For many students, the really annoying thing about philosophy is the amount of time spent on concepts they think they already know, like “goodness” or “person”, as well as learning that they might have to make unpleasant decisions about which of their current beliefs they might have to give up. This can be frustrating, as they are accustomed to devoting their energy to acquiring new labels and concepts, not scrutinizing foundational ones, and are often anxious to figure out the “right” way to do something, rather than grapple with open-ended and controversial questions. Instead of an adversarial relationship where I interrogate them about deeply held beliefs, which can lead to frustration and even feelings of persecution, I model philosophy as a cooperative effort to collectively get clear on confusions that may undermine us without realizing it. When we think of ourselves as cooperatively engaging with these questions, others’ views become less threatening: they are other attempts to take on the same issues, ones from which we can learn and whose authors, embarked on the same project, may benefit from our perspectives and arguments in turn. Even when we fail to reach agreement on an issue, we can learn from the conversation.

Teaching in philosophy addresses distinct but sometimes overlapping needs: introducing students to philosophy in liberal education classes, recruiting new majors, furthering academic development of philosophy and cognitive science majors, and fulfilling ethics requirements for other majors. Because of my work in technology ethics, I am highly involved in the latter. I teach two upper-division courses that serve STEM majors: Environmental Ethics (PHIL 3325), and Values and Technology (PHIL 3242). My experience with these students informs my teaching methods.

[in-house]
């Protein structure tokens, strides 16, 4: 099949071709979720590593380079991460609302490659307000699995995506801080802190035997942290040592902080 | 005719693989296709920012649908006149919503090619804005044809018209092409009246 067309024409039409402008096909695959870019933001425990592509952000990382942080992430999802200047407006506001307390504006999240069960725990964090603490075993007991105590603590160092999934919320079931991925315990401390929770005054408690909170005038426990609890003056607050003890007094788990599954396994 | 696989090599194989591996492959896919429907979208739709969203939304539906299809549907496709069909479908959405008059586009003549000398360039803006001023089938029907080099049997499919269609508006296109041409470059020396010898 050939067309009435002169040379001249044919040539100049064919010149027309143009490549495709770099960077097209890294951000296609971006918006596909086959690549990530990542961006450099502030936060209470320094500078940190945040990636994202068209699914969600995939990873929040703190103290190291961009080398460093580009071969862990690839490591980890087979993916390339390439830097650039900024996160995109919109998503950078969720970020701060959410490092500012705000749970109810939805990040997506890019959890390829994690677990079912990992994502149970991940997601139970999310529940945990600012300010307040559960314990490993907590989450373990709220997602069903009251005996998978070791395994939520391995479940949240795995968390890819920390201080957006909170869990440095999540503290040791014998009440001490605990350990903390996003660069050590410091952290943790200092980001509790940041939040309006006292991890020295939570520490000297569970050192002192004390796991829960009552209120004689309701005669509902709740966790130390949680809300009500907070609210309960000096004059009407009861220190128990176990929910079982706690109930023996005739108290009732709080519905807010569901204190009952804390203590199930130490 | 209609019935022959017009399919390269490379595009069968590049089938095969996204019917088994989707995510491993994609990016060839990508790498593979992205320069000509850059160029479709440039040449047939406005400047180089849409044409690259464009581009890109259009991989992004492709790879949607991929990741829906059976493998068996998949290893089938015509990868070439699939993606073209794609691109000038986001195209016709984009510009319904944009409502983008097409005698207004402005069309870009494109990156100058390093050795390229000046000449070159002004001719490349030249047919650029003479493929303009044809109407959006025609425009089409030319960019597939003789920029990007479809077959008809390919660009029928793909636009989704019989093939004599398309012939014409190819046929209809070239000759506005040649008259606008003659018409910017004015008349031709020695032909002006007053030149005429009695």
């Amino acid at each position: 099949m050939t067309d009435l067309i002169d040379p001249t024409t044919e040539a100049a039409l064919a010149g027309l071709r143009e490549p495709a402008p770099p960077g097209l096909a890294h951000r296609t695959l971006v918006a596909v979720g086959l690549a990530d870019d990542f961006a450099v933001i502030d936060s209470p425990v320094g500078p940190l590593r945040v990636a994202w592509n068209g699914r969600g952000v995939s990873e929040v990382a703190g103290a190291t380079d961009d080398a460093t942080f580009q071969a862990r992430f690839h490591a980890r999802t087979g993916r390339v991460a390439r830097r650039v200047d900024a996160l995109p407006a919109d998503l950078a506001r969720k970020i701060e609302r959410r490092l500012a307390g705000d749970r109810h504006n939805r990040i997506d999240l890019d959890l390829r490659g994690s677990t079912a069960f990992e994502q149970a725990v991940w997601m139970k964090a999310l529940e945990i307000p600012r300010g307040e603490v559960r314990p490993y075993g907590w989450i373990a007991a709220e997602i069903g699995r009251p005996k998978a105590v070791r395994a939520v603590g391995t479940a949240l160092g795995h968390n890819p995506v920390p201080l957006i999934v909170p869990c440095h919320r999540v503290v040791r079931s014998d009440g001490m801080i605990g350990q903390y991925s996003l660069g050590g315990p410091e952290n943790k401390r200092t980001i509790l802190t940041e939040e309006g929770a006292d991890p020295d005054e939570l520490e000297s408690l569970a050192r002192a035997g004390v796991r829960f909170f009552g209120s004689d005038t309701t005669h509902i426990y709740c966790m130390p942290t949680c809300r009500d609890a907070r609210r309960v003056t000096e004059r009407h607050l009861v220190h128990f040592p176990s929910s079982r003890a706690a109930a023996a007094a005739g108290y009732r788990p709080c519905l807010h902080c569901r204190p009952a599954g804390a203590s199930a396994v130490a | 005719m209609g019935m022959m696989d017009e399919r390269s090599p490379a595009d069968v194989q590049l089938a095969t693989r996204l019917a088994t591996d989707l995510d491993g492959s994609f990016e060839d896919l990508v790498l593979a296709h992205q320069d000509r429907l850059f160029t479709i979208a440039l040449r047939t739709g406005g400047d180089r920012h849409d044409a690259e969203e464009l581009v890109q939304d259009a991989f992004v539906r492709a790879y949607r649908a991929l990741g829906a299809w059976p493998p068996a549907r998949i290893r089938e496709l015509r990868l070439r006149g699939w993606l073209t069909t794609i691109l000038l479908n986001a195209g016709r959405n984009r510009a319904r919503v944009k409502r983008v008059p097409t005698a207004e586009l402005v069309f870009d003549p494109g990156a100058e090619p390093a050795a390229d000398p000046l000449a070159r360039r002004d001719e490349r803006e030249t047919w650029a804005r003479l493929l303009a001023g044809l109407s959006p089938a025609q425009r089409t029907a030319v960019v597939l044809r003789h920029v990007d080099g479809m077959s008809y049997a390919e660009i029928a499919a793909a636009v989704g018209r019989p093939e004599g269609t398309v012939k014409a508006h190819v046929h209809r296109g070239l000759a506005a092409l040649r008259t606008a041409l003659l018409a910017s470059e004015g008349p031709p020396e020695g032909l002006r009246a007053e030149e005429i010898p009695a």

My teaching is structured around the idea that by inviting students to join in the collaborative effort to understand complex issues, they can contribute something of value by sharing their perspectives, and at the same time stand to gain by considering the views of others. This can take the form of case studies evaluated in a podcast format, poster sessions where they discuss and critique their projects with their peers, and research presentations modeled on conference talks, with Q&A sessions and online forms to collect written comments students use to refine their final drafts.

My current teaching project is to increase effective engagement with assigned readings and primary texts, to which end I am utilizing collaborative PDF markup tools and student-led reading discussions, as well as collaborating with our library liaison, who participates in an experimental version of my Values and Technology class that integrates a focus on developing information literacy skills. I aim to bring similar themes of collaborative inquiry and cooperative engagement to bear in order to overcome the often-challenging (to students) task of making sense of philosophical texts.

To meet students where they are and give them the tools they need to contribute to philosophical discussions, I have developed a series of scaffolded assignments to facilitate students’ development of original research projects, beginning with an abstract template for organizing research questions, then a bibliography assignment that specifies different roles for different resources (one which has subsequently been adopted by the librarians at UMD’s library) and a rough draft peer editing workshop. These scaffolded assignments are now also used in an undergraduate research workshop I run with the Women In Computing group.

As with my research, my teaching is informed by an interest in bringing philosophical methods to bear on emerging social and technological issues, in order to make philosophy useful to people in their professional and personal lives.